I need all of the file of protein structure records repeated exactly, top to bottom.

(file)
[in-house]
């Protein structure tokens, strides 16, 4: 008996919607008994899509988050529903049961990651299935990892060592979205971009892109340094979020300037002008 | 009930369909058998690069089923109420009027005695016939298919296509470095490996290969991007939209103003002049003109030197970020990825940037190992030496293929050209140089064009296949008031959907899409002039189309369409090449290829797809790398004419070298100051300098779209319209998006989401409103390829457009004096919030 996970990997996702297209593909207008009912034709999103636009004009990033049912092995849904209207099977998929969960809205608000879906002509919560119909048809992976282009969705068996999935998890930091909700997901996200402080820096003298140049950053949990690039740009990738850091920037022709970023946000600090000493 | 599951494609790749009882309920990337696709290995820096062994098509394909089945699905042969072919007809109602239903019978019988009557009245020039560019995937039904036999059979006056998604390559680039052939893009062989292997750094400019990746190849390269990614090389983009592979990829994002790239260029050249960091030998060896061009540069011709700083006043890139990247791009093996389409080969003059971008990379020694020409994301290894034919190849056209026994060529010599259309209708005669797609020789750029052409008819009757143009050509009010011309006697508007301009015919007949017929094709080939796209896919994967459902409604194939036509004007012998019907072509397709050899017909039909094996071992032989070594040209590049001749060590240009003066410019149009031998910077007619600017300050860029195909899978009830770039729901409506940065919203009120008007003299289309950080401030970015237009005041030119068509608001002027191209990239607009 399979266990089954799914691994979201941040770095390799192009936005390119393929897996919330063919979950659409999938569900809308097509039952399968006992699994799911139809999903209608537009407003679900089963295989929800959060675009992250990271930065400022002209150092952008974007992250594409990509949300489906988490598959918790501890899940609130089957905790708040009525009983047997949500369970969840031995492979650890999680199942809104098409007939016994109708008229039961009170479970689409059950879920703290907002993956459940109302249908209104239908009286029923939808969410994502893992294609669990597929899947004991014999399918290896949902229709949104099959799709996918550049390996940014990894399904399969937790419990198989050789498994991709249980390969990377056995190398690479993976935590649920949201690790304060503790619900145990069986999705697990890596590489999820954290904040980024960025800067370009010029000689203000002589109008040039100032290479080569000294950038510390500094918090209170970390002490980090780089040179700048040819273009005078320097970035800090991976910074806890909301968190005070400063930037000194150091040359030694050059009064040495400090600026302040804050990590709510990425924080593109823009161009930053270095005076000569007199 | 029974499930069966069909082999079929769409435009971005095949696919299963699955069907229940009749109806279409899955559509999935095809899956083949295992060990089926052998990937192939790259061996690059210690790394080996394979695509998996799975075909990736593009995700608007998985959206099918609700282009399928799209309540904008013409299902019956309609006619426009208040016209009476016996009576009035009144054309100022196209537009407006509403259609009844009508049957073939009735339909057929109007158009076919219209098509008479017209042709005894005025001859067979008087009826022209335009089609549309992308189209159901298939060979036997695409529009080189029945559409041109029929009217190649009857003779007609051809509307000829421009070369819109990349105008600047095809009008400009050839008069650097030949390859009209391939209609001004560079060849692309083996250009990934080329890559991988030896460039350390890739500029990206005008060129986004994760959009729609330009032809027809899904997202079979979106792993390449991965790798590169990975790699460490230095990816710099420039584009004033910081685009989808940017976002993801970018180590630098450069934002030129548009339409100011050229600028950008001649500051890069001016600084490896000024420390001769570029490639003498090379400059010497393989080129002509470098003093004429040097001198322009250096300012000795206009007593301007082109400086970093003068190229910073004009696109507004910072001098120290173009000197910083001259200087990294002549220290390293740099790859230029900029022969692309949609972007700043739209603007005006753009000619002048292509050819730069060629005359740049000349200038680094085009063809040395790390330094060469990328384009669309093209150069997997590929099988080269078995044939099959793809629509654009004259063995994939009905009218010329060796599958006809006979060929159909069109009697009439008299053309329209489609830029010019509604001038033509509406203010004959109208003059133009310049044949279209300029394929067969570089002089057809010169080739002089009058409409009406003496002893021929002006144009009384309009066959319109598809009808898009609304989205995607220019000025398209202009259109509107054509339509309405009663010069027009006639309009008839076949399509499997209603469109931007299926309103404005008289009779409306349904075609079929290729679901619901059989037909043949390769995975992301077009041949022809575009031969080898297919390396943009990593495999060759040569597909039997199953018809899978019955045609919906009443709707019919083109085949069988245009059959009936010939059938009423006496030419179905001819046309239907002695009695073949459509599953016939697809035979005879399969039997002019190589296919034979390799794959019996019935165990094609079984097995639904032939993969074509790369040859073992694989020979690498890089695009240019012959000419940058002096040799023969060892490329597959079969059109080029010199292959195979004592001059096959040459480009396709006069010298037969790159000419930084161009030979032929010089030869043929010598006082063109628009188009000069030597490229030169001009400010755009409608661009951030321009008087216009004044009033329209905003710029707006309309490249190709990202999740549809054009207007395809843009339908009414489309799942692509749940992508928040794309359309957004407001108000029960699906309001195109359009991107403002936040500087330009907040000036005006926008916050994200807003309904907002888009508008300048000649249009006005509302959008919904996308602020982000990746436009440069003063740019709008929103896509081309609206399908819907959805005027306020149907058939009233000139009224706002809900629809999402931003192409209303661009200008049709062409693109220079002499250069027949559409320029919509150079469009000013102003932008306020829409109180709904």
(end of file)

[in-house]
């Protein structure tokens, strides 16, 4: 008996919607008994899509988050529903049961990651299935990892060592979205971009892109340094979020300037002008 | 009930369909058998690069089923109420009027005695016939298919296509470095490996290969991007939209103003002049003109030197970020990825940037190992030496293929050209140089064009296949008031959907899409002039189309369409090449290829797809790398004419070298100051300098779209319209998006989401409103390829457009004096919030 996970990997996702297209593909207008009912034709999103636009004009990033049912092995849904209207099977998929969960809205608000879906002509919560119909048809992976282009969705068996999935998890930091909700997901996200402080820096003298140049950053949990690039740009990738850091920037022709970023946000600090000493 | 599951494609790749009882309920990337696709290995820096062994098509394909089945699905042969072919007809109602239903019978019988009557009245020039560019995937039904036999059979006056998604390559680039052939893009062989292997750094400019990746190849390269990614090389983009592979990829994002790239260029050249960091030998060896061009540069011709700083006043890139990247791009093996389409080969003059971008990379020694020409994301290894034919190849056209026994060529010599259309209708005669797609020789750029052409008819009757143009050509009010011309006697508007301009015919007949017929094709080939796209896919994967459902409604194939036509004007012998019907072509397709050899017909039909094996071992032989070594040209590049001749060590240009003066410019149009031998910077007619600017300050860029195909899978009830770039729901409506940065919203009120008007003299289309950080401030970015237009005041030119068509608001002027191209990239607009 399979266990089954799914691994979201941040770095390799192009936005390119393929897996919330063919979950659409999938569900809308097509039952399968006992699994799911139809999903209608537009407003679900089963295989929800959060675009992250990271930065400022002209150092952008974007992250594409990509949300489906988490598959918790501890899940609130089957905790708040009525009983047997949500369970969840031995492979650890999680199942809104098409007939016994109708008229039961009170479970689409059950879920703290907002993956459940109302249908209104239908009286029923939808969410994502893992294609669990597929899947004991014999399918290896949902229709949104099959799709996918550049390996940014990894399904399969937790419990198989050789498994991709249980390969990377056995190398690479993976935590649920949201690790304060503790619900145990069986999705697990890596590489999820954290904040980024960025800067370009010029000689203000002589109008040039100032290479080569000294950038510390500094918090209170970390002490980090780089040179700048040819273009005078320097970035800090991976910074806890909301968190005070400063930037000194150091040359030694050059009064040495400090600026302040804050990590709510990425924080593109823009161009930053270095005076000569007199 | 029974499930069966069909082999079929769409435009971005095949696919299963699955069907229940009749109806279409899955559509999935095809899956083949295992060990089926052998990937192939790259061996690059210690790394080996394979695509998996799975075909990736593009995700608007998985959206099918609700282009399928799209309540904008013409299902019956309609006619426009208040016209009476016996009576009035009144054309100022196209537009407006509403259609009844009508049957073939009735339909057929109007158009076919219209098509008479017209042709005894005025001859067979008087009826022209335009089609549309992308189209159901298939060979036997695409529009080189029945559409041109029929009217190649009857003779007609051809509307000829421009070369819109990349105008600047095809009008400009050839008069650097030949390859009209391939209609001004560079060849692309083996250009990934080329890559991988030896460039350390890739500029990206005008060129986004994760959009729609330009032809027809899904997202079979979106792993390449991965790798590169990975790699460490230095990816710099420039584009004033910081685009989808940017976002993801970018180590630098450069934002030129548009339409100011050229600028950008001649500051890069001016600084490896000024420390001769570029490639003498090379400059010497393989080129002509470098003093004429040097001198322009250096300012000795206009007593301007082109400086970093003068190229910073004009696109507004910072001098120290173009000197910083001259200087990294002549220290390293740099790859230029900029022969692309949609972007700043739209603007005006753009000619002048292509050819730069060629005359740049000349200038680094085009063809040395790390330094060469990328384009669309093209150069997997590929099988080269078995044939099959793809629509654009004259063995994939009905009218010329060796599958006809006979060929159909069109009697009439008299053309329209489609830029010019509604001038033509509406203010004959109208003059133009310049044949279209300029394929067969570089002089057809010169080739002089009058409409009406003496002893021929002006144009009384309009066959319109598809009808898009609304989205995607220019000025398209202009259109509107054509339509309405009663010069027009006639309009008839076949399509499997209603469109931007299926309103404005008289009779409306349904075609079929290729679901619901059989037909043949390769995975992301077009041949022809575009031969080898297919390396943009990593495999060759040569597909039997199953018809899978019955045609919906009443709707019919083109085949069988245009059959009936010939059938009423006496030419179905001819046309239907002695009695073949459509599953016939697809035979005879399969039997002019190589296919034979390799794959019996019935165990094609079984097995639904032939993969074509790369040859073992694989020979690498890089695009240019012959000419940058002096040799023969060892490329597959079969059109080029010199292959195979004592001059096959040459480009396709006069010298037969790159000419930084161009030979032929010089030869043929010598006082063109628009188009000069030597490229030169001009400010755009409608661009951030321009008087216009004044009033329209905003710029707006309309490249190709990202999740549809054009207007395809843009339908009414489309799942692509749940992508928040794309359309957004407001108000029960699906309001195109359009991107403002936040500087330009907040000036005006926008916050994200807003309904907002888009508008300048000649249009006005509302959008919904996308602020982000990746436009440069003063740019709008929103896509081309609206399908819907959805005027306020149907058939009233000139009224706002809900629809999402931003192409209303661009200008049709062409693109220079002499250069027949559409320029919509150079469009000013102003932008306020829409109180709904």